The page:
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From the author of HTTP DELETE

HTTP DELETE

Finally, we need a way to get rid of uploaded images. For a couple of reasons, I think the only right way to do this is to use the HTTP DELETE method instead of some remote procedure call:

  • It's awkward to create a resource containing the word delete for the sole purpose of removing another resource.
  • We can call the DELETE method without much effort.

Let's look at the code flow for deleting an image from our application. Instead of acquiring the request stream or anything else, we rely on the Silverlight-JavaScript integration to get things done. When the user clicks the Delete Image button, we call a JavaScript function and remove the image from the list:

private void DeleteImages_Click(object sender,
    RoutedEventArgs e)
{
    if (grdDetails.DataContext != null)
    {
        ImageItem item = (ImageItem)grdDetails.DataContext;
        HtmlPage.Window.Invoke("DeleteImage", item.ImageId);

        ImageDocument.RemoveAt(lstImages.SelectedIndex);
        grdDetails.DataContext = null;
    }
}

The JavaScript DeleteImage function lives on the same page as the Silverlight control:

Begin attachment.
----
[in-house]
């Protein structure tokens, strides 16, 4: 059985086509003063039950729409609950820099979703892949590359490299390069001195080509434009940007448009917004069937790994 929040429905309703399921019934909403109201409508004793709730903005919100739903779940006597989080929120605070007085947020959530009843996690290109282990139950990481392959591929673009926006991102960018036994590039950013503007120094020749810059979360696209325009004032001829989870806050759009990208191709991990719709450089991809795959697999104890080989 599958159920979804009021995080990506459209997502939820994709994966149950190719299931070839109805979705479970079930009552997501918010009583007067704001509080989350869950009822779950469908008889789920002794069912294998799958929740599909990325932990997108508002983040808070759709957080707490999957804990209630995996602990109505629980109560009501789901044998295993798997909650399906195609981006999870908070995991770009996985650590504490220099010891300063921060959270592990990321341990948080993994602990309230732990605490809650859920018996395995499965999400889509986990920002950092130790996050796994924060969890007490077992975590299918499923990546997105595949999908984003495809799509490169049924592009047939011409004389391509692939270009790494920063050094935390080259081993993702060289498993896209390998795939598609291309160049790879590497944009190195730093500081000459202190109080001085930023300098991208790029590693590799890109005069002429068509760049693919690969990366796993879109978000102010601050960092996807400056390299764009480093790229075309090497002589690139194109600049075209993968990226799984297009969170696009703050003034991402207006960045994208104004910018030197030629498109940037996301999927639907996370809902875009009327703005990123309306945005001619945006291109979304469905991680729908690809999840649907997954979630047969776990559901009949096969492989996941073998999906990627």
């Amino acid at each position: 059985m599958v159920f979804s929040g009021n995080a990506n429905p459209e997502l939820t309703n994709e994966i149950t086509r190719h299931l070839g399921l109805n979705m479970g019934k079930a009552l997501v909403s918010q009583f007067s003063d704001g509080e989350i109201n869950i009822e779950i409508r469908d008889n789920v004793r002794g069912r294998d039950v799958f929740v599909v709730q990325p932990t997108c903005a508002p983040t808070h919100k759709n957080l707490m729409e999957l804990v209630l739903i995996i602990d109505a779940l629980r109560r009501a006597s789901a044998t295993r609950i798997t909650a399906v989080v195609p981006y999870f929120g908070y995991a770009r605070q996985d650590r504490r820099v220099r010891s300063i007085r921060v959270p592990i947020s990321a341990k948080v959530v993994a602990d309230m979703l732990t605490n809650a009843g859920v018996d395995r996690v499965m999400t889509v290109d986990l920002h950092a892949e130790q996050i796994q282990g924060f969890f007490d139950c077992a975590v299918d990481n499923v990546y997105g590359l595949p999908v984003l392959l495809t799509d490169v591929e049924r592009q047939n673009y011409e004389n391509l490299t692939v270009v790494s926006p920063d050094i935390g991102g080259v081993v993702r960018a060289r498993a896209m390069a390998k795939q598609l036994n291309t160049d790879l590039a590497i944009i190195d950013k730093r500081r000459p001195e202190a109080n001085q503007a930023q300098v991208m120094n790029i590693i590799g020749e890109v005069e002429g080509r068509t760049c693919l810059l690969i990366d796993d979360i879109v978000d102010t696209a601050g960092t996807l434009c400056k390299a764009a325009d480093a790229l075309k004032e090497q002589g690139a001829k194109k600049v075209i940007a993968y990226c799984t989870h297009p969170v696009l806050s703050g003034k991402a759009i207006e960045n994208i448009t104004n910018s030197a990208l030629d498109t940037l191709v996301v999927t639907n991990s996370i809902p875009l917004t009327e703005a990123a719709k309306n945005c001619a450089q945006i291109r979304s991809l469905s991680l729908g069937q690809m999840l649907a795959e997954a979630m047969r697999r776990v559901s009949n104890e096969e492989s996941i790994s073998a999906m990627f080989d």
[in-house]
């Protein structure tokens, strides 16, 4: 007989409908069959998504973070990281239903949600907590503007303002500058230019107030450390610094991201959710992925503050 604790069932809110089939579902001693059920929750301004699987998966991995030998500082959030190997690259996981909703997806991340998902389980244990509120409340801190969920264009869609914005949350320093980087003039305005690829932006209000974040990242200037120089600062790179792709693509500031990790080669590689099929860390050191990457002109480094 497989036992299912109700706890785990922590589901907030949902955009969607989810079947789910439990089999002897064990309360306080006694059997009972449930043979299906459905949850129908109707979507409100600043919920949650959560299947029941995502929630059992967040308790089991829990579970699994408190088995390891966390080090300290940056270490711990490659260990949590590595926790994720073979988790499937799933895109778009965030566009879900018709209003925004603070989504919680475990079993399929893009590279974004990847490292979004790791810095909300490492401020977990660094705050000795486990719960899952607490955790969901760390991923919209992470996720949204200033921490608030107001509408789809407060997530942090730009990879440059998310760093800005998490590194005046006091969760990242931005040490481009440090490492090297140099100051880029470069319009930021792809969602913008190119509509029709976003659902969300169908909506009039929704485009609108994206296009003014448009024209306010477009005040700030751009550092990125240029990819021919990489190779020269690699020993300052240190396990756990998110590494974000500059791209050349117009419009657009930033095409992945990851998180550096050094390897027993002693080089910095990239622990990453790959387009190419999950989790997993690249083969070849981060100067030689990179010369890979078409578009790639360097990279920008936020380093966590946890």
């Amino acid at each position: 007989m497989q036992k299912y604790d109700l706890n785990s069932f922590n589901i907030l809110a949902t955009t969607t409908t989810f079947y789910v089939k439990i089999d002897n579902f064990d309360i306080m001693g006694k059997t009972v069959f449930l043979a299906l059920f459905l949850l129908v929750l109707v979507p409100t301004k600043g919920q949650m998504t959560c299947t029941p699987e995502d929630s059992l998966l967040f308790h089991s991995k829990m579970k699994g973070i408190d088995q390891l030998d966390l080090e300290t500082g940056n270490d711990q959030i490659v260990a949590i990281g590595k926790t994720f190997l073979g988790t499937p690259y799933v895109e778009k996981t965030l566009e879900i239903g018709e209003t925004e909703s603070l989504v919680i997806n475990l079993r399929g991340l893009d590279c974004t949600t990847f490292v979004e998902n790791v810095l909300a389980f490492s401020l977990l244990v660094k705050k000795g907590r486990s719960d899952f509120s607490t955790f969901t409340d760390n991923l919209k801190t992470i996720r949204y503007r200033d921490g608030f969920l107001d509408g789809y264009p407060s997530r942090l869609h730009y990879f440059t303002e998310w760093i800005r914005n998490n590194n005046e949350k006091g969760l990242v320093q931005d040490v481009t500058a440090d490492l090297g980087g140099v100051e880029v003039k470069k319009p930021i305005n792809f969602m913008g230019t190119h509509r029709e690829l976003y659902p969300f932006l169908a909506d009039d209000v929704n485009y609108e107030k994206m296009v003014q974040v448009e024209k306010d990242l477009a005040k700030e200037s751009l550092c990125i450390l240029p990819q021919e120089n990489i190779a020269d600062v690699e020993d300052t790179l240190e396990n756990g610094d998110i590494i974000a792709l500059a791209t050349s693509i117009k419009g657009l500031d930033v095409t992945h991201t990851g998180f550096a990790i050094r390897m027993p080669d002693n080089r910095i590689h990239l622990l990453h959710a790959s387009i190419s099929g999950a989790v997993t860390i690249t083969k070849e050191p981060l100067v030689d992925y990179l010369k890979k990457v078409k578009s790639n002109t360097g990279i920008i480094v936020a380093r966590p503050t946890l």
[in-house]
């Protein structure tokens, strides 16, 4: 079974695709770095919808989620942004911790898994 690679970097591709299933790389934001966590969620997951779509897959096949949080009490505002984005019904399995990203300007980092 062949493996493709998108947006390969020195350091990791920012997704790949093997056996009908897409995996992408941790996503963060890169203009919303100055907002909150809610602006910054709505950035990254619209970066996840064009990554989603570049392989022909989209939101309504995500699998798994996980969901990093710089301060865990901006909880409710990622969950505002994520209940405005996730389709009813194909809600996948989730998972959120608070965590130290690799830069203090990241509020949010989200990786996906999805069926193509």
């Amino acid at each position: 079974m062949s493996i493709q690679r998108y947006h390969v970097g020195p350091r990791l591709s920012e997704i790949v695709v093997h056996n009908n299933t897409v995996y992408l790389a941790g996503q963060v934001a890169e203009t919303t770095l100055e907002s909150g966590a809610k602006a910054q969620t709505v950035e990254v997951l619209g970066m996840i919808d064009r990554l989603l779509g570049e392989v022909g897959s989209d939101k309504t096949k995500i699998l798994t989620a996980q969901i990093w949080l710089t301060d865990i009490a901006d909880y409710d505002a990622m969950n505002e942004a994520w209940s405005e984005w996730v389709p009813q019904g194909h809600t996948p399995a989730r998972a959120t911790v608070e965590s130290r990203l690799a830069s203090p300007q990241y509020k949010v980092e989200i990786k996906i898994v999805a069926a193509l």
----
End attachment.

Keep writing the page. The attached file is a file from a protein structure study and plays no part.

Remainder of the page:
<script type="text/javascript">
    function DeleteImage(imageId) {
        PhotoWebXHR.Delete(imageId);
    }
</script>

The PhotoWebXHR.Delete function then instantiates an XMLHttpRequest object by using a special helper type, XHRCreator. XHRCreator is a utility class I wrote that handles differences between browsers, while still yielding a good XMLHttpRequest object. (The source code for this article includes a copy of XHRCreator.) The code sends a message over to the GAE endpoint to delete the specified image. The URL handling the DELETE is the same URL you would use to view the image's picture.

var PhotoWebXHR = {
    Delete: function(id) {
        var xhr = XHRCreator.CreateRequest();
        if (xhr != undefined) {
            xhr.onreadystatechange = function() {
                if (xhr.readyState == 4 && xhr.status == 200) {
                }
            };
            xhr.open("DELETE", "/img?id=" + id);
            xhr.send(null);
        }
    }
};

At the server, the delete code looks up the image and verifies that the current user owns the image. If so, the delete process continues:

def delete(self):
   currentUser = getCurrentUserOwner()
   if not currentUser is None:
       requestedImage = db.get(self.request.get("id"))
       if requestedImage.owner.key() == currentUser.key():
           db.delete(requestedImage)

The previous JavaScript function does nothing with the OK response from this method.

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